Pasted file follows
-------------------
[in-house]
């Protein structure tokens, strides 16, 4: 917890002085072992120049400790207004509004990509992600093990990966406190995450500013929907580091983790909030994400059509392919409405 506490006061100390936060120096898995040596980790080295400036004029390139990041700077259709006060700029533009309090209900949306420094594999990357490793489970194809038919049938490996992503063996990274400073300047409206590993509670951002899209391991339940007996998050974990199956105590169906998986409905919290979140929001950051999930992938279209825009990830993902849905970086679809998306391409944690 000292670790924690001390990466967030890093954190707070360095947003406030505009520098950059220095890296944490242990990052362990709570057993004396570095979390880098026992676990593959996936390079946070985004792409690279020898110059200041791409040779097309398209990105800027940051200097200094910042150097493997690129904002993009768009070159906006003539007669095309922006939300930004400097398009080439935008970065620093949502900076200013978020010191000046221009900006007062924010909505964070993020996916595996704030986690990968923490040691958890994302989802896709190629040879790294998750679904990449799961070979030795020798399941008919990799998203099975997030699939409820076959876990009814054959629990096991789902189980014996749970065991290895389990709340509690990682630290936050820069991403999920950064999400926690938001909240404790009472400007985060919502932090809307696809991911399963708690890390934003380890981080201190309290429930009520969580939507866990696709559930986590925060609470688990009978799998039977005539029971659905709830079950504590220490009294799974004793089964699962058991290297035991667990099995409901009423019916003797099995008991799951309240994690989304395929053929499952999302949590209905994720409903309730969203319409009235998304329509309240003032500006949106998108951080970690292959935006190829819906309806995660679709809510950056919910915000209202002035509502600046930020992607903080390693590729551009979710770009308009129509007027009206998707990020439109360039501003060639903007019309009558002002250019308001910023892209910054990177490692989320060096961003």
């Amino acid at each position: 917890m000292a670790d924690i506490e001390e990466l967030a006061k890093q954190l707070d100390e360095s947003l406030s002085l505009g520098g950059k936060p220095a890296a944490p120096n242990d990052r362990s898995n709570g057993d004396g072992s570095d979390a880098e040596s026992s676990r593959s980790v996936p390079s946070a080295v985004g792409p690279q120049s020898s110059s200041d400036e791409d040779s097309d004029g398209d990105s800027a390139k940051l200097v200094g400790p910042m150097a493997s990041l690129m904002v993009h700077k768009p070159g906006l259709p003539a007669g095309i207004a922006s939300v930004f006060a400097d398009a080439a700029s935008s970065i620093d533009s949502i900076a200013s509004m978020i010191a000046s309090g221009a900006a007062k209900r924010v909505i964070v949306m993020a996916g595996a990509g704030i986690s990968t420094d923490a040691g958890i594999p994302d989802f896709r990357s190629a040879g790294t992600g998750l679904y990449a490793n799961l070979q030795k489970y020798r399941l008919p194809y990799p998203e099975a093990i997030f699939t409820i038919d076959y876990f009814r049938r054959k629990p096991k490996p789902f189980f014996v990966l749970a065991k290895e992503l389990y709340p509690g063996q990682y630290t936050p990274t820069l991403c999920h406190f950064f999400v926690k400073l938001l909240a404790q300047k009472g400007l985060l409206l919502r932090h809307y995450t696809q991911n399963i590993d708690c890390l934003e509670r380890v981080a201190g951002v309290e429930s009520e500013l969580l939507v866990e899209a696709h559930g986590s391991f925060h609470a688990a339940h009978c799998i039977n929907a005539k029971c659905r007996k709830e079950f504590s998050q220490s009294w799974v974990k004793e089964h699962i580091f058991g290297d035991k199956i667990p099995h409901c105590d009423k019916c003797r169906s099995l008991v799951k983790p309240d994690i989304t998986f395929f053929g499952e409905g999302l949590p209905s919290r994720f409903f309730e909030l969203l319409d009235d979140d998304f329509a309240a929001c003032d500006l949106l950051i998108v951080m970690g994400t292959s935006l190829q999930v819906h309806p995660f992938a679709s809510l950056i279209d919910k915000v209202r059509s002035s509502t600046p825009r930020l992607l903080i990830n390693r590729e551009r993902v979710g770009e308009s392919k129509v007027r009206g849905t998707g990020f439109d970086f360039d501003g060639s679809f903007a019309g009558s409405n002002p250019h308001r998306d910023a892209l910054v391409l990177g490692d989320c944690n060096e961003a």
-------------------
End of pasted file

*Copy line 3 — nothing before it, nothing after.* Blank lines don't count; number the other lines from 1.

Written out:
């Amino acid at each position: 917890m000292a670790d924690i506490e001390e990466l967030a006061k890093q954190l707070d100390e360095s947003l406030s002085l505009g520098g950059k936060p220095a890296a944490p120096n242990d990052r362990s898995n709570g057993d004396g072992s570095d979390a880098e040596s026992s676990r593959s980790v996936p390079s946070a080295v985004g792409p690279q120049s020898s110059s200041d400036e791409d040779s097309d004029g398209d990105s800027a390139k940051l200097v200094g400790p910042m150097a493997s990041l690129m904002v993009h700077k768009p070159g906006l259709p003539a007669g095309i207004a922006s939300v930004f006060a400097d398009a080439a700029s935008s970065i620093d533009s949502i900076a200013s509004m978020i010191a000046s309090g221009a900006a007062k209900r924010v909505i964070v949306m993020a996916g595996a990509g704030i986690s990968t420094d923490a040691g958890i594999p994302d989802f896709r990357s190629a040879g790294t992600g998750l679904y990449a490793n799961l070979q030795k489970y020798r399941l008919p194809y990799p998203e099975a093990i997030f699939t409820i038919d076959y876990f009814r049938r054959k629990p096991k490996p789902f189980f014996v990966l749970a065991k290895e992503l389990y709340p509690g063996q990682y630290t936050p990274t820069l991403c999920h406190f950064f999400v926690k400073l938001l909240a404790q300047k009472g400007l985060l409206l919502r932090h809307y995450t696809q991911n399963i590993d708690c890390l934003e509670r380890v981080a201190g951002v309290e429930s009520e500013l969580l939507v866990e899209a696709h559930g986590s391991f925060h609470a688990a339940h009978c799998i039977n929907a005539k029971c659905r007996k709830e079950f504590s998050q220490s009294w799974v974990k004793e089964h699962i580091f058991g290297d035991k199956i667990p099995h409901c105590d009423k019916c003797r169906s099995l008991v799951k983790p309240d994690i989304t998986f395929f053929g499952e409905g999302l949590p209905s919290r994720f409903f309730e909030l969203l319409d009235d979140d998304f329509a309240a929001c003032d500006l949106l950051i998108v951080m970690g994400t292959s935006l190829q999930v819906h309806p995660f992938a679709s809510l950056i279209d919910k915000v209202r059509s002035s509502t600046p825009r930020l992607l903080i990830n390693r590729e551009r993902v979710g770009e308009s392919k129509v007027r009206g849905t998707g990020f439109d970086f360039d501003g060639s679809f903007a019309g009558s409405n002002p250019h308001r998306d910023a892209l910054v391409l990177g490692d989320c944690n060096e961003a």